Ski instructor gets kidney from Aspen-area donor
Ryan Summerlin August 22, 2014
Well-known Aspen ski instructor Pepper Gomes says his new kidney is working well.
Gomes, 70 — a Buttermilk Mountain fixture for more than two decades and a local skiing teacher for 44 years overall — received a transplant in mid-July. He said the donor was not someone he previously knew.
“This guy got two days out of prison, gave me a kidney, then went back. They knocked a year off his sentence,” Gomes joked.
Kidding aside, Gomes is extremely grateful that a Roaring Fork Valley resident stepped forward in mid-April following an Aspen Times story and a YouTube video about his health-related plight. He said the donor wishes to remain anonymous.
Gomes experienced kidney degeneration for nearly three decades before going public in early April with his need for a new organ. At the time of the publicity, he had reached the point at which he only had 12 percent function in his kidneys, which meant he was on the verge of having to start dialysis.
Dialysis is not an easy prospect for Aspen-area residents. The nearest dialysis facility is at St. Mary’s Hospital in Grand Junction.
And time was running out: Gomes wasn’t anywhere near the top of any list to receive a deceased person’s kidney.
So, saying he wanted to continue to lead a regular lifestyle — in addition to being a ski instructor, Gomes is a hockey player and extremely active — he and his wife, Susan, asked the community for help.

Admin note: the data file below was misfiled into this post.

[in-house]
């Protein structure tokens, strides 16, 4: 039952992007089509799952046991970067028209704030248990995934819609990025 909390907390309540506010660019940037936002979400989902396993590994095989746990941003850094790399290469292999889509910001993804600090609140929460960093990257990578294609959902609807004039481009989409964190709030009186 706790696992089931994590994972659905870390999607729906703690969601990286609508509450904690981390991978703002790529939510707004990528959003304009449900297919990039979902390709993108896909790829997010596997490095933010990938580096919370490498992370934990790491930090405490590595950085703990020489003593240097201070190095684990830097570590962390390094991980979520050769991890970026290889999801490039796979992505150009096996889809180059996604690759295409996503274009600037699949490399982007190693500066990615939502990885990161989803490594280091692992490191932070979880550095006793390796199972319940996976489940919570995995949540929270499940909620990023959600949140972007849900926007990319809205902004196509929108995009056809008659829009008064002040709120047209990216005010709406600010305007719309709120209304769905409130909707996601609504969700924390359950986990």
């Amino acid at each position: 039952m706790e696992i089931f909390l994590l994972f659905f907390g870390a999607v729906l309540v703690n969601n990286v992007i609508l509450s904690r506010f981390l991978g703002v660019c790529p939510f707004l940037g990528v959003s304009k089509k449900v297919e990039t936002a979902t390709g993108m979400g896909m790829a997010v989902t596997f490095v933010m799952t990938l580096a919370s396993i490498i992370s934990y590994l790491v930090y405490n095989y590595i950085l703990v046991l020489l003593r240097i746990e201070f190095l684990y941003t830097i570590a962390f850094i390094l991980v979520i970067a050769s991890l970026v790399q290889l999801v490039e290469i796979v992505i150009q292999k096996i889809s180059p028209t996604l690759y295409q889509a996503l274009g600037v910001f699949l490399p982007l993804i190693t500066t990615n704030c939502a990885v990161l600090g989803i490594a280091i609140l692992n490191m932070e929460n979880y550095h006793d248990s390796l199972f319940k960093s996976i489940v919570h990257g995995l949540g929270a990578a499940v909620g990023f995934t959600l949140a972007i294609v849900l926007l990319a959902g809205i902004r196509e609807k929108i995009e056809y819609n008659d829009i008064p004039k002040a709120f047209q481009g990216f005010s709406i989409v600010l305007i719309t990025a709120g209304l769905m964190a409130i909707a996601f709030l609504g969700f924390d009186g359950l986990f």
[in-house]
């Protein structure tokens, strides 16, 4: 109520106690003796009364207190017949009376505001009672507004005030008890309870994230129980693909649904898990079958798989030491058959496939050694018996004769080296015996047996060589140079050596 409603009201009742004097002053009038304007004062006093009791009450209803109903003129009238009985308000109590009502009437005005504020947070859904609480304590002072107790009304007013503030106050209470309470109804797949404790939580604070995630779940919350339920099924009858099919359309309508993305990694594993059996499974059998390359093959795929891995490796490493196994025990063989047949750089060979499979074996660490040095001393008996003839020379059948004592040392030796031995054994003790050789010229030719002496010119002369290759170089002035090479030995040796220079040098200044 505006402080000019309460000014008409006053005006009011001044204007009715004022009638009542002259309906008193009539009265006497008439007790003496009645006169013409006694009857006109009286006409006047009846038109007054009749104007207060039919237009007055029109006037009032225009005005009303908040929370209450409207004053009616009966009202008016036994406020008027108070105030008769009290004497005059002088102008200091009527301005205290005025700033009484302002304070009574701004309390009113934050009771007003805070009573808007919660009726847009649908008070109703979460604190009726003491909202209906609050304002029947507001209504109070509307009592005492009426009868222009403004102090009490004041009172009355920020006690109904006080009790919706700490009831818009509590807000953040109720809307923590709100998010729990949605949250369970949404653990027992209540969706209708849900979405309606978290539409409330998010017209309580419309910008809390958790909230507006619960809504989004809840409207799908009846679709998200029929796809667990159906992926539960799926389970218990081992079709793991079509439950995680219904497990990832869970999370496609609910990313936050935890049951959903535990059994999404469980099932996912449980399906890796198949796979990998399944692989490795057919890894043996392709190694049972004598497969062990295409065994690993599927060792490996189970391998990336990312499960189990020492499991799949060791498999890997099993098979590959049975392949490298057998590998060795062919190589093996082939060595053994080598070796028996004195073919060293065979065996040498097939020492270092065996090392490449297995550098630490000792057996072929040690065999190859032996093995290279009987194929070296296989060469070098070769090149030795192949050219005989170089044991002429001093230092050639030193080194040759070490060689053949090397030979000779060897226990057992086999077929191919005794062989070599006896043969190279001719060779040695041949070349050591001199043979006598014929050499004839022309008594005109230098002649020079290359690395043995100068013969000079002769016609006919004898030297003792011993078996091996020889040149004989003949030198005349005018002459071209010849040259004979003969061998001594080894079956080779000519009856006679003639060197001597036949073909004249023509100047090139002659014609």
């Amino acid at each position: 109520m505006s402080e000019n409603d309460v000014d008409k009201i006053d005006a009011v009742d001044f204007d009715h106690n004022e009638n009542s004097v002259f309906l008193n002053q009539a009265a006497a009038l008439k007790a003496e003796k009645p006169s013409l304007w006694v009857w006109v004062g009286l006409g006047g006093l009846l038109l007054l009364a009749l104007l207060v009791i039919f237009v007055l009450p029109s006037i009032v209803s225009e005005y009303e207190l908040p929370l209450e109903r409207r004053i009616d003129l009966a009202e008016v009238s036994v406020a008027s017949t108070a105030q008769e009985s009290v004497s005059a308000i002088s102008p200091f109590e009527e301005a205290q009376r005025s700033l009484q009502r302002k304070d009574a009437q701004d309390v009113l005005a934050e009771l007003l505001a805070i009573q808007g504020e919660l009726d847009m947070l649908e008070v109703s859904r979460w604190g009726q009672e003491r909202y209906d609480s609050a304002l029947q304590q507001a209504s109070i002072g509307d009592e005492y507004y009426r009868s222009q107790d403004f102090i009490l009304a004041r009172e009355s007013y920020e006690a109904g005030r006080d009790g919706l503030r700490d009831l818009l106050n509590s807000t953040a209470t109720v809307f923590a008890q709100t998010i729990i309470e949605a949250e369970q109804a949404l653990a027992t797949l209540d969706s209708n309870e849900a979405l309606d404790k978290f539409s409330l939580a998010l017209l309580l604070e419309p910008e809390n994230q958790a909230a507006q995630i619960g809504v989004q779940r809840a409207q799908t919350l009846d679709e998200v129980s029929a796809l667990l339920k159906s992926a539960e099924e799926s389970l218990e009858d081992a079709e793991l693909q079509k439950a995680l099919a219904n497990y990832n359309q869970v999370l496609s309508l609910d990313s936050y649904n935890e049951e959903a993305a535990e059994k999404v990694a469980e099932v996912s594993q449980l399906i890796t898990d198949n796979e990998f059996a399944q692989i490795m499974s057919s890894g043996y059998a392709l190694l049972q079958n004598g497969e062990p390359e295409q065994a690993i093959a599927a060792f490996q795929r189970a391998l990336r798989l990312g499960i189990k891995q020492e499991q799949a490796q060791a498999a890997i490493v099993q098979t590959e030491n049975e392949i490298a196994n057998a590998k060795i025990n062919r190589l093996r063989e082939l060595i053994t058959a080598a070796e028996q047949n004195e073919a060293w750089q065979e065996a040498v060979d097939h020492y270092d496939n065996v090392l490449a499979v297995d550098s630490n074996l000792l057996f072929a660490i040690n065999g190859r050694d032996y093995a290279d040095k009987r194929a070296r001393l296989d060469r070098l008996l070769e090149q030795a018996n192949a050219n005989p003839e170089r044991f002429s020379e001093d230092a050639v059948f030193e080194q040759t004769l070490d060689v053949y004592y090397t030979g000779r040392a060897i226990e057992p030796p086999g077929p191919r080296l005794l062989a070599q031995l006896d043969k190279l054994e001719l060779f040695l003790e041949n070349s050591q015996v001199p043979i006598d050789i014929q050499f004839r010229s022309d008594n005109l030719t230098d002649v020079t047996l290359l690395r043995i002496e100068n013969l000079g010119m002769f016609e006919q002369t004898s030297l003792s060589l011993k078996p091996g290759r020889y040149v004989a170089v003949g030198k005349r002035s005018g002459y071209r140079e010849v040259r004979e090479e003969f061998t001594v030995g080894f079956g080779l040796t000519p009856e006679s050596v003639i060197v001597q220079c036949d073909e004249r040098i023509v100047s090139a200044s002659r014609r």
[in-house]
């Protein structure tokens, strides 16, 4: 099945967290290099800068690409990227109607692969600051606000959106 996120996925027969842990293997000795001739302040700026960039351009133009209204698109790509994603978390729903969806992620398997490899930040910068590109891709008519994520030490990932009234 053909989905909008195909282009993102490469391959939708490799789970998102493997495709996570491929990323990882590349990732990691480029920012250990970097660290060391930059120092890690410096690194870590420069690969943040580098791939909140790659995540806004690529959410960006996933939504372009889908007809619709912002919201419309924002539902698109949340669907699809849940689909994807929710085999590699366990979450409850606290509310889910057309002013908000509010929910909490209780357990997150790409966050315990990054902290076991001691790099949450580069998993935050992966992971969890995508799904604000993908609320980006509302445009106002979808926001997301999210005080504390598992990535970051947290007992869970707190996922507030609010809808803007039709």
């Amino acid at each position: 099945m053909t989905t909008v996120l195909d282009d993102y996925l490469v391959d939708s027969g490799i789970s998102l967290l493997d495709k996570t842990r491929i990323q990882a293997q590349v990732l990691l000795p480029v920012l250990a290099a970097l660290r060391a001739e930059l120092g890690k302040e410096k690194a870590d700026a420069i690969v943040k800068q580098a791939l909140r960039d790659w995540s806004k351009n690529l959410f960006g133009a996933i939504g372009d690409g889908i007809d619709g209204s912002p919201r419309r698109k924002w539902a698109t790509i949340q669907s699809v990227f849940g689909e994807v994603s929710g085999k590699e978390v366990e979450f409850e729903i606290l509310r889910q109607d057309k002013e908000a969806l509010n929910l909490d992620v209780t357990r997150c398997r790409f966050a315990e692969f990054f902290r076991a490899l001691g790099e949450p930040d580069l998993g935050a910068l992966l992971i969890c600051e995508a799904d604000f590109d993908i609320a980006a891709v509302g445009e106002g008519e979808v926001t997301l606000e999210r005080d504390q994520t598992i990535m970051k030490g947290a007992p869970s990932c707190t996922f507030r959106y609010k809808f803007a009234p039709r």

The response to the article and video was great, but most callers to Presbyterian/St. Luke’s Medical Center in Denver, the health care facility where the surgery would be performed, weren’t too promising in terms of being good candidates for a kidney donation.
“Between (the) article and the YouTube video, we started getting several calls to (hospital) transplant coordinator Kathryn O’Dea,” Gomes said.
After about two weeks, the right person called the hospital, was tested and was deemed a great candidate.
“It worked out pretty good,” Gomes said. “This community, to me, has always been that way. Whenever there’s a problem, people step up from every side of the valley, from Red Mountain to Carbondale. People think of the town as being so hoity-toity, but when something like this happens, it’s amazing who contacts you.”
In fitting with his personality, Gomes found humor in the situation.
“People would call and say, ‘I don’t know you, but I’ve heard about you. I’ve got a friend who has a kidney. I’ll volunteer his,’” Gomes recalled.
The surgery took place about one month ago. Gomes spent another few days in the hospital to recuperate before being discharged.
Speaking of discharge, Gomes said there was something he had to do before the hospital would release him.
“Once you can pass gas, you can go,” he said. “Everybody was sitting around that hospital at night waiting for me to pass gas. Finally (a few days after surgery), there’s this explosion, and then all the nurses cheer, ‘Yay! He’s going home!’”
Gomes is grateful not only to the person who gave him the working kidney but to everyone who called as a potential donor. He was highly complimentary of the staff at Presbyterian/St. Luke’s Medical Center.
“It was a great experience,” he said. “I can’t say pleasant. But there was very little trauma or agony or whatever you want to call it.”
He added that his energy levels are returning to normal and he’ll be back at Buttermilk this winter. Asked if hockey is in his future, Gomes said he’s not sure.
The decision might not be up to him.
“My wife is shaking her head,” he said.